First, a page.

Christmas was always going to be a difficult time for residents of retirement and long-term care homes unable to spend the festive season with their families. For individuals living at Aurora’s Kingsway Place Retirement Residence, the season was especially challenging as they were declared in an active COVID-19 outbreak situation on Christmas Eve.
The outbreak, which York Region Public Health closed on Tuesday, Jan. 19, ultimately took the lives of three residents and, this past Friday, there was a much needed dose of “relief” and “elation” as residents and staff received the COVID-19 vaccine.
Kingsway Place was one of several retirement and long-term care residences across York Region to receive the Moderna vaccine last week.
As of Friday, Jan. 15, 5,190 doses of the vaccine were delivered to long-term care homes and 1,620 to retirement homes. 2,831 had been administered to residents of long-term care, not including staff and essential caregivers. 1,320 doses were given to staff and essential caregivers in long-term care and a total of 1,569 residents and 91 staff of retirement homes have received doses.
“The safest place for our residents was their suites and when the vaccine rolled in on Friday of last week, it has been tremendous because it has given people the sense that as a little more time goes past, they are getting some level of safety against the virus and that has been huge for people,” says Ray Barlow, director of operations for Fieldgate Retirement Living.
“There was a lot of elation, families were extremely happy, residents were incredibly relieved. York Region did a tremendous job bringing in the paramedics. They were on site, the family doctor was here, Southlake was here, and York Region Public Health nurses were on site, so there was a real show of force to come in and get the job done quickly and efficiently. They all worked extremely hard and gave a lot of confidence to our residents that they were on the road to safety.”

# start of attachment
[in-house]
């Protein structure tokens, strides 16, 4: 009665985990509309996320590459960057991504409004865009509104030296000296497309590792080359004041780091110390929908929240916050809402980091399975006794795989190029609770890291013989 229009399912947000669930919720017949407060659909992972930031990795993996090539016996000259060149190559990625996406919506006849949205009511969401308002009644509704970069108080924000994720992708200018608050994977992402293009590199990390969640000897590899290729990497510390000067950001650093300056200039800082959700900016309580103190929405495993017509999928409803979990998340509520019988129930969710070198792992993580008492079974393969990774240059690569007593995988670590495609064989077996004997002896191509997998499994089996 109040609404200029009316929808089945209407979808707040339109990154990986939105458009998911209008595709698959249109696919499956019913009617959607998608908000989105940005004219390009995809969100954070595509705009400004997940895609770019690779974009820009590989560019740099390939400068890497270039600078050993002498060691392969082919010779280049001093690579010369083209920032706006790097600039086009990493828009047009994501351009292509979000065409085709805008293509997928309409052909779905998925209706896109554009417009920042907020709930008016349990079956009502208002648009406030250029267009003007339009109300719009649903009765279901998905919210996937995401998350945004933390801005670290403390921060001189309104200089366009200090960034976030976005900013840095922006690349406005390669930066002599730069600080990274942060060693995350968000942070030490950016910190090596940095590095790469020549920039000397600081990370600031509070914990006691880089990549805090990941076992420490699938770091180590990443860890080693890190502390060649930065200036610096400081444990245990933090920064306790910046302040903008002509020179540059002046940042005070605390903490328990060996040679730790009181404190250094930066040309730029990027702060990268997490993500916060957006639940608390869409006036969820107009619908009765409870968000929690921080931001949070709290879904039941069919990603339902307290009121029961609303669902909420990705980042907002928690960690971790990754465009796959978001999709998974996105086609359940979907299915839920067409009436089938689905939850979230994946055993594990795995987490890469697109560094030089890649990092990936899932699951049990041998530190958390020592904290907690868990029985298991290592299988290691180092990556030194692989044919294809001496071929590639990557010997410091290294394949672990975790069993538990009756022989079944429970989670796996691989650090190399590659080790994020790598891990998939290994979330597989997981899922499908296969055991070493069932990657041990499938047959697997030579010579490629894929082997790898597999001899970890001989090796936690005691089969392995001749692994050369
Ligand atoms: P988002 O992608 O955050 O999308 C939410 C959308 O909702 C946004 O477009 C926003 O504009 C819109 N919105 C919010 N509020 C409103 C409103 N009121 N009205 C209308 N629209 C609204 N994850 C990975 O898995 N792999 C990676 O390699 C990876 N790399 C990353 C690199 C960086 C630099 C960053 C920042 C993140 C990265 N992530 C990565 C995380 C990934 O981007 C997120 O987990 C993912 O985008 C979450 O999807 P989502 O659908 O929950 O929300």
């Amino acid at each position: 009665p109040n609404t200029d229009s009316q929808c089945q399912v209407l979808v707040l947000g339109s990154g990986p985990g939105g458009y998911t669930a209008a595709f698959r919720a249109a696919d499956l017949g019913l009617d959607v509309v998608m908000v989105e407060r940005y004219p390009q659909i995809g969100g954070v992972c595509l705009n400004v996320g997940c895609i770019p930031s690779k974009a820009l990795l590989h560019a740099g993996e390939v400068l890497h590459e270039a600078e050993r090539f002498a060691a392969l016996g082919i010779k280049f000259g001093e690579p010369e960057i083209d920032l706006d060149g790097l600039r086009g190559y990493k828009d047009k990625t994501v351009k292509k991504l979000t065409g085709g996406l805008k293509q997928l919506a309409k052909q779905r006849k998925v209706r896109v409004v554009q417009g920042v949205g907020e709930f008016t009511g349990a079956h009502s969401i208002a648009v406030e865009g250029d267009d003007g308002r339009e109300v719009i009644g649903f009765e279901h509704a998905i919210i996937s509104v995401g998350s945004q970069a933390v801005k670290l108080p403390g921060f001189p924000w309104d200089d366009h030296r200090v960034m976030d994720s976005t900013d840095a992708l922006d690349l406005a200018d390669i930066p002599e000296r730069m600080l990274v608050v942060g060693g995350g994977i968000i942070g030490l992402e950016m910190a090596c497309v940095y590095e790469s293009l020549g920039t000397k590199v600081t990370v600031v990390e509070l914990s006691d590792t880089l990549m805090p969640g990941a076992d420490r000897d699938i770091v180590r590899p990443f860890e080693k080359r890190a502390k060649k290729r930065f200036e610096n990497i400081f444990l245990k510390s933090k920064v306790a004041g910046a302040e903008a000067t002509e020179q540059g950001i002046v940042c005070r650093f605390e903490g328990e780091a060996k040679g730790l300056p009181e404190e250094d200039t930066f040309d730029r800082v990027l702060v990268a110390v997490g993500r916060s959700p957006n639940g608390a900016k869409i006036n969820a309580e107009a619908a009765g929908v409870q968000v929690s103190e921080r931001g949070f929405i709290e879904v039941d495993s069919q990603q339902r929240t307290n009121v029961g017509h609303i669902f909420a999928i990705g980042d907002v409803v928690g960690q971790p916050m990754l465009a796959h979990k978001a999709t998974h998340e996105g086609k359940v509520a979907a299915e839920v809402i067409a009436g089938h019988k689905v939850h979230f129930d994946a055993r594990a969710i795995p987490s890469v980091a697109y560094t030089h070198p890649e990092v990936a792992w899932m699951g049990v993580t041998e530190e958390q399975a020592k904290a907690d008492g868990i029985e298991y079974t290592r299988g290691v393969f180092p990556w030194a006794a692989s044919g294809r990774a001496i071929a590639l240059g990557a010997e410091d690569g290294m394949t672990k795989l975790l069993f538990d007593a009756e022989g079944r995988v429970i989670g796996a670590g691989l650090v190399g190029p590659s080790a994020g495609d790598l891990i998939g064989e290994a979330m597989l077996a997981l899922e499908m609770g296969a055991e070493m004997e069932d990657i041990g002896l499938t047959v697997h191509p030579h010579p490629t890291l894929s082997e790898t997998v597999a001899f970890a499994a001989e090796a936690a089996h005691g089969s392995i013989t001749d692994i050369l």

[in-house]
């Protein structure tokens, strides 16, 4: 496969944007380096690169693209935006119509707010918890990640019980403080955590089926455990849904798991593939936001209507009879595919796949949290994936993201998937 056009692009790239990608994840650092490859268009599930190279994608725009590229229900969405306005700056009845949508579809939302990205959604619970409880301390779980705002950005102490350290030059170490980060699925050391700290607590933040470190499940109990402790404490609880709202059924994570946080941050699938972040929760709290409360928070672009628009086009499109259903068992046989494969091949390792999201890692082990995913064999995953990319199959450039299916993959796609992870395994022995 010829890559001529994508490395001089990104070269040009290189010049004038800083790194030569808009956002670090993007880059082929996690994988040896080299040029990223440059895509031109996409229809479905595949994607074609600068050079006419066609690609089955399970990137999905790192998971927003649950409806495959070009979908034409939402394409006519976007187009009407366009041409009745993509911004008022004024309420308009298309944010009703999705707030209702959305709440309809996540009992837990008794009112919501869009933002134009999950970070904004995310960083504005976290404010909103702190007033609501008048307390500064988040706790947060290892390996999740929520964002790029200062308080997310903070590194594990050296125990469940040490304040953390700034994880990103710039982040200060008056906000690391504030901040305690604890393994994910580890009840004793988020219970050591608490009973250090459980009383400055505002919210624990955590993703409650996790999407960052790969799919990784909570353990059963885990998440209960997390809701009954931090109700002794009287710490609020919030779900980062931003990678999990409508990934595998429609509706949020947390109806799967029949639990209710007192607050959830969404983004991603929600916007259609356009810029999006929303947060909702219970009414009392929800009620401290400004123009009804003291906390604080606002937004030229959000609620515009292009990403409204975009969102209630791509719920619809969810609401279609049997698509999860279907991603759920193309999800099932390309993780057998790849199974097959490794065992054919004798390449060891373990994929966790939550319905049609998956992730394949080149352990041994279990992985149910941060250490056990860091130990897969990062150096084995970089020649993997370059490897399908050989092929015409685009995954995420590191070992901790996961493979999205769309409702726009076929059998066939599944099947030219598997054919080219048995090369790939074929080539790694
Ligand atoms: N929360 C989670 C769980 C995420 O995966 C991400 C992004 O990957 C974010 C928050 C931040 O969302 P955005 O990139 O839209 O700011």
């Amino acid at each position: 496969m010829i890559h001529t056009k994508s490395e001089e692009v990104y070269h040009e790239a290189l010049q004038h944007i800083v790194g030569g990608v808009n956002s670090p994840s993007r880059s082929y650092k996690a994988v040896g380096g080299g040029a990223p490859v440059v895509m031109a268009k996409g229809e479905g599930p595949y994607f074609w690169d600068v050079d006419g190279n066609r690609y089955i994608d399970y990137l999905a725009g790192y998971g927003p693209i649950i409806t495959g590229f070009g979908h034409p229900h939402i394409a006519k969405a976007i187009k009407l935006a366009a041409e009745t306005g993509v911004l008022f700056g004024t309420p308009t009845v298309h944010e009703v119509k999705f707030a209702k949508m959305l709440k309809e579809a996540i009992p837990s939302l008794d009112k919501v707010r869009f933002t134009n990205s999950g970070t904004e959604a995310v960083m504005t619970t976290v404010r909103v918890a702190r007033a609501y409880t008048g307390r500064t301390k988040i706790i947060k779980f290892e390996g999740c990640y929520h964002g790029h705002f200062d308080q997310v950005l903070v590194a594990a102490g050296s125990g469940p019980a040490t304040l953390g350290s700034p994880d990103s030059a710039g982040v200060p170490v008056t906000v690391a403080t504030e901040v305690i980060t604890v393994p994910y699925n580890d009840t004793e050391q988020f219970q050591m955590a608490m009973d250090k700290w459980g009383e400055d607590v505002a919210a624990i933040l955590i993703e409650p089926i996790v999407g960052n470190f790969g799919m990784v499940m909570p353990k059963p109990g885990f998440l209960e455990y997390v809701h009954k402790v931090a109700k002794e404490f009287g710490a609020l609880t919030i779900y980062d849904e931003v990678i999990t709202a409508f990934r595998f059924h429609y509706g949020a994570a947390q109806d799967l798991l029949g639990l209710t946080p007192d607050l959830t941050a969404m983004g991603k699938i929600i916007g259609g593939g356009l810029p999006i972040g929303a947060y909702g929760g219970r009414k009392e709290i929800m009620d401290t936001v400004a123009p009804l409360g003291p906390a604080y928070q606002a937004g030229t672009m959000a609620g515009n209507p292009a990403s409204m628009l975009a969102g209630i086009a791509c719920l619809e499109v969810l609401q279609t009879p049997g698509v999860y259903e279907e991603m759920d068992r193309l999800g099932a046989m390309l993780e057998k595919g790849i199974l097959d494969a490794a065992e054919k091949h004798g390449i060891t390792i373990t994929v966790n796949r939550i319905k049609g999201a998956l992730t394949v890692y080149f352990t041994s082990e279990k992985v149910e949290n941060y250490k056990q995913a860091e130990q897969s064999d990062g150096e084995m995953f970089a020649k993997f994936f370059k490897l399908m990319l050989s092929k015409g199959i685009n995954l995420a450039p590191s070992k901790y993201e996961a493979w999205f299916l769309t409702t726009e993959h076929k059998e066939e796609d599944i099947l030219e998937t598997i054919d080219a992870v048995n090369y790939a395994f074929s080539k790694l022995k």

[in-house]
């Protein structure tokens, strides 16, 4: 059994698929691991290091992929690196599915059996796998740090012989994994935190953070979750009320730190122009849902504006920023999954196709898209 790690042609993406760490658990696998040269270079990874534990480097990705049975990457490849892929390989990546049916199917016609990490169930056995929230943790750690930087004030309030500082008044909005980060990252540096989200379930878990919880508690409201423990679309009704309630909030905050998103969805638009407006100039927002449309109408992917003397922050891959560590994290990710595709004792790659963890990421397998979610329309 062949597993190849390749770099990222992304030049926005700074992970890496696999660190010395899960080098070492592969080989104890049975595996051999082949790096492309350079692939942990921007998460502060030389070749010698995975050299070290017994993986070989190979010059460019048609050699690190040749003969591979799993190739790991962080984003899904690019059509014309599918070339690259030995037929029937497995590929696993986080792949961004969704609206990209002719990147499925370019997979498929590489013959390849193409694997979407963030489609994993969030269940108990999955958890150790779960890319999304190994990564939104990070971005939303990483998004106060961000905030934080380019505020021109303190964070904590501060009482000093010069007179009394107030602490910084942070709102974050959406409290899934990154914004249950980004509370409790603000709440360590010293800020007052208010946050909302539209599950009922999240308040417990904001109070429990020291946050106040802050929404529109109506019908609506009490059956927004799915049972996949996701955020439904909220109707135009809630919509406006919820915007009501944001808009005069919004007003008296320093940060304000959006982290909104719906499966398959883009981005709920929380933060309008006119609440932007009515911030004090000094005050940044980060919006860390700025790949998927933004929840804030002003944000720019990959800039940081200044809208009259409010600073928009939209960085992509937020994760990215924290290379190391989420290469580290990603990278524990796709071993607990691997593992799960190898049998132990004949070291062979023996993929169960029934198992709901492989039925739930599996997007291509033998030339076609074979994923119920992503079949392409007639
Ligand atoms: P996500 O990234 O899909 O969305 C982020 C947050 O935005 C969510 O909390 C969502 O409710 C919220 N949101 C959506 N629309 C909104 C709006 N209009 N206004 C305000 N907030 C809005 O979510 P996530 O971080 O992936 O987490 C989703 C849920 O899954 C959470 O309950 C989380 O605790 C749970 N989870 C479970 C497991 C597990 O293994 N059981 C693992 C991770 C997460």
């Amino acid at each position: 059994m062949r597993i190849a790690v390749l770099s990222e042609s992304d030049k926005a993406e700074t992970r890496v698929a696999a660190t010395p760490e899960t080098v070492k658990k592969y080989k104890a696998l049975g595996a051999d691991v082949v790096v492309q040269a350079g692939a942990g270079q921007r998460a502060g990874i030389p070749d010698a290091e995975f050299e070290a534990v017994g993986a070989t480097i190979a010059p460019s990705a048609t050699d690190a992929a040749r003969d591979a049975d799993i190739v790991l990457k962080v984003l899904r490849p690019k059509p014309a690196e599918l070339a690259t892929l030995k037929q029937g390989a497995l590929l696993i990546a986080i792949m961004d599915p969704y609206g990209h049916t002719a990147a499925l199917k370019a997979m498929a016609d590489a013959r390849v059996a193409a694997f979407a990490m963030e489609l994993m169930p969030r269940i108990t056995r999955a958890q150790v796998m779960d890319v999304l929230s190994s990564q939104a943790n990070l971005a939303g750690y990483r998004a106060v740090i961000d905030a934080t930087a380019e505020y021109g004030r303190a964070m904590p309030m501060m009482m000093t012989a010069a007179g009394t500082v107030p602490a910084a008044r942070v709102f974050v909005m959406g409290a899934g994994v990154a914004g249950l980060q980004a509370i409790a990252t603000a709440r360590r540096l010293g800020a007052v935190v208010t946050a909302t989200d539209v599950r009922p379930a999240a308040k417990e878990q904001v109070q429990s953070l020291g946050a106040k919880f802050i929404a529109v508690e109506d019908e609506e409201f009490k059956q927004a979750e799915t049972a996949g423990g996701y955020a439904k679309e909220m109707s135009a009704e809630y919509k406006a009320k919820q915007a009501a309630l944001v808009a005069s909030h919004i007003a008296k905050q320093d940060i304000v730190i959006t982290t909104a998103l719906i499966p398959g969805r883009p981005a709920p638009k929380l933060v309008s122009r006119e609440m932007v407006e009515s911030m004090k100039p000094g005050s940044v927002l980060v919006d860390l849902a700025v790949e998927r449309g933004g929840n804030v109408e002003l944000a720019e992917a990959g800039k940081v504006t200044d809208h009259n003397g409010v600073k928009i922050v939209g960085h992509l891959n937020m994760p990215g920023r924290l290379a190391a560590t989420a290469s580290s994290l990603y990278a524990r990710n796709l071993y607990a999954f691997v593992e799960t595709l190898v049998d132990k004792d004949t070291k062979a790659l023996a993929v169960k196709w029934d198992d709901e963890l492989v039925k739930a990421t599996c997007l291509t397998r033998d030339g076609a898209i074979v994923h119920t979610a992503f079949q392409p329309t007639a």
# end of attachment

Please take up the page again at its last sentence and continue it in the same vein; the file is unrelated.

Barlow praises staff for their response to the outbreak, noting that not one of the caregivers left once the outbreak was declared. In fact, many stayed nights at the residence to pitch in to combat the outbreak.
“That tells a real story and I think that is a testament to the staff at Kingsway,” says Barlow.
In his weekly update, Dr. Karim Kurji, York Region’s medical officer of health, said work continues “diligently” between York Region Public Health, paramedics, hospital partners and nurse practitioners in the community to get the job done in long-term care and retirement settings.
“These are places that the majority of the outbreaks have been happening and these are the places where about two-thirds of the deaths have been experienced in York Region have occurred,” he said. “As more and more vaccine becomes available, we’ll be moving into other groups, but we have to work very closely with the province to ensure equitable distribution of vaccines across the Province.”
That being said, the delivery of the Moderna vaccine to retirement homes has been temporarily stopped by York Region Public Health to “re-allocate the Pfizer vaccine to homes in an effort to hold back a second dose for long-term care home residents, staff, and essential caregivers who received a first dose of Moderna,” according to Patrick Casey, director of corporate communications for York Region.
“As such, the remaining doses, 2,190, are being held back as second doses for those in long-term care and retirement homes who already received the first dose,” said Casey on Friday. “Immunization with Pfizer is ongoing in retirement homes and will be continued over the weekend and on Monday. Some catch-up of long-term residents, for example those not able to receive the vaccine at previous visits due to being COVID-19 positive or consent not provided by substitute decision-makers were done on Saturday, Jan. 16.”
Brock Weir is a federally funded Local Journalism Initiative reporter for The Auroran